Q: Is there such a thing as free will?
A: Whose will is it? So long as there is the sense of doership, there is the sense of enjoyment and of individual will. But if this sense is lost through the practice of vichara [Self Enquiry], the divine will will act and guide the course of events. Fate is overcome by jnana, Self Knowledge, which is beyond will and fate
Q: ………..can it be that all the details of his life, down to the minutest, have already been determined? …………….
A: Certainly. Whatever this body is to do and whatever experiences it is to pass through was already decided when it came into existence
The New Man by Maurice Nicholl ……….There was one word in his book that completely opened my eyes. It was an interpretation of the word “repent”, which until then I had been taught to mean “be sorry for your sins”. But the word in Christ’s local language meant “to turn around and see everything anew.”
Tony [Parsons]…..The Open Secret ………Presence is our constant nature but most of the time we are interrupting it by living in a state of expectation, motivation or interpretation. We are hardly ever at home. In order to rediscover our freedom we need to let go of these projections and allow the possibility of presence. Its real discovery, or our access to it, can only be made within the essence of what is. This is where spontaneous aliveness resides and where we can openly welcome the unknown.
If a thought arises – what I call an abstract thought – then the watching just chops it off as it arises. It’s there for a moment but there isn’t anybody who owns it. In the gaze, it just evaporates.
Q: Why does not Bhagavan go about and preach the truth to the people at large?
A: How do you know I am not doing it? Does preaching consist in mounting a platform and haranguing the people around? Preaching is simple communication of knowledge; it can be done in silence only. What do you think of a man who listens to a sermon for an hour and goes away without having been impressed by it so as to change his life? Compare him with another, who sits in a holy presence and goes away after some time with his outlook on life totally changed. Which is better, to preach loudly without effect or to sit silently sending out inner force?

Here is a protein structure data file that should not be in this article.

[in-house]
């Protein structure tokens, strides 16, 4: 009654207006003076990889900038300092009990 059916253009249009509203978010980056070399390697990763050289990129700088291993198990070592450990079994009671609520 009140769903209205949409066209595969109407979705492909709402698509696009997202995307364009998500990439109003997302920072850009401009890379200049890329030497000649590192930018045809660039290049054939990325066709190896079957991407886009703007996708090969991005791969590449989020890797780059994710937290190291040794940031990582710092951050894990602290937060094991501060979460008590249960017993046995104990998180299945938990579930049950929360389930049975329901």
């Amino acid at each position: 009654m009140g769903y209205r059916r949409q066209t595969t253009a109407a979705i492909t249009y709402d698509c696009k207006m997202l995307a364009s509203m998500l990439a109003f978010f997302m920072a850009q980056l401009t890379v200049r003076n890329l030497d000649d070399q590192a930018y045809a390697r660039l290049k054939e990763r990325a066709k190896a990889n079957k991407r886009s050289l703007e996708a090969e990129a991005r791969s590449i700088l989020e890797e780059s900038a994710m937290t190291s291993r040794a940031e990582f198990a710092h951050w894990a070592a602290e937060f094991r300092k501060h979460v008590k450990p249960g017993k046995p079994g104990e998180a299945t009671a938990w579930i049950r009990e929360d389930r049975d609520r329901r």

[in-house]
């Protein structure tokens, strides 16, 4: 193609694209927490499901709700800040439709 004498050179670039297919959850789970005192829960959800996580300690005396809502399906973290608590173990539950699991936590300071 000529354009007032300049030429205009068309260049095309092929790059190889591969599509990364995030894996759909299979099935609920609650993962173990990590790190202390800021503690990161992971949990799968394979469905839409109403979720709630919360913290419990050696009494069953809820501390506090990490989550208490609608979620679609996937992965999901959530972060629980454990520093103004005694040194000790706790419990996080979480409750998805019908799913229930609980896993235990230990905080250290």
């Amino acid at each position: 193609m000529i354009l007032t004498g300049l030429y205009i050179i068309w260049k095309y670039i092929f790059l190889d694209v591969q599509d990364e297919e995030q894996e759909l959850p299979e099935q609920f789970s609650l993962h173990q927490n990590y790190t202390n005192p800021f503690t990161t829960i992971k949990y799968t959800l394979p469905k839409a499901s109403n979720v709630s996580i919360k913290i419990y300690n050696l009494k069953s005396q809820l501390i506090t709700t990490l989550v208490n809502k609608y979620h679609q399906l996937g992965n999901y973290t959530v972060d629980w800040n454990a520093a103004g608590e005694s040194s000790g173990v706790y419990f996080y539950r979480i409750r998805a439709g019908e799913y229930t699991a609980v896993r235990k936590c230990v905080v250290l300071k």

Again, how does speech arise? First there is abstract knowledge. Out of this arises the ego, which in turn gives rise to thought, and thought to the spoken word. So the word is the great-grandson of the original source. If the word can produce an effect, judge for yourself, how much more powerful must be the preaching through silence
There’s a lovely sentence that you [Vijai Shankar] sometimes use – ‘I’m not a human being having a spiritual experience. I’m a spiritual being having a human experience.’
….Ashtavakra Gita: ‘The awakened one is not distracted even in distraction.’
[Nisargadatta] Maharaj: Do what you feel like doing. Don’t bully yourself. Violence will make you hard and rigid. Do not fight with what you take to be obstacles on your way. Just be interested in them, watch them, observe, enquire. Let anything happen – good or bad. But don’t let yourself be submerged by what happens………The mind must learn that beyond the moving mind there is the background of awareness, which does not change. The mind must come to know the true Self and respect it and cease covering it up, like the moon which obscures the sun during solar eclipse.
Why is it in India everything seems to be so much more alive and real, so much more intense?
Legend has it that throughout the ages, Dakshinamurthi has been sitting on the north slope of Arunachala, underneath a banyan tree and that anyone who approaches him will attain Self-realization.
Ramana himself spoke of the differences in absorption in the Self, which can either be temporary or permanent. Nirvikalpa samadhi Ramana likened to a bucket lowered into a well; the water in the bucket merges with the water in the well but the rope and bucket (representing ego and its attachments) still exist, meaning that the bucket can always be pulled out from the well, ending the total absorption. Meanwhile sahaja samadhi he likened to a river flowing into an ocean, whose waters become inseperably merged. Ramana’s sahaja samadhi happened spontaneously at the age of 17 ……
We shall not cease from exploration
And the end of all our exploring
Will be to arrive where we started
And know the place for the first time
‘Little Gidding’, Four Quartets
T S Eliot
So, to turn to the teaching, in the West everybody thinks about philosophy as ‘I think, therefore I am.’ But in the East, it’s the other way round, ‘I am, therefore I think.’
[Ramesh Balsekar] Absolutely correct….. The West says, I believe it if I see it… In Eastern philosophy, believe it and then you will see it!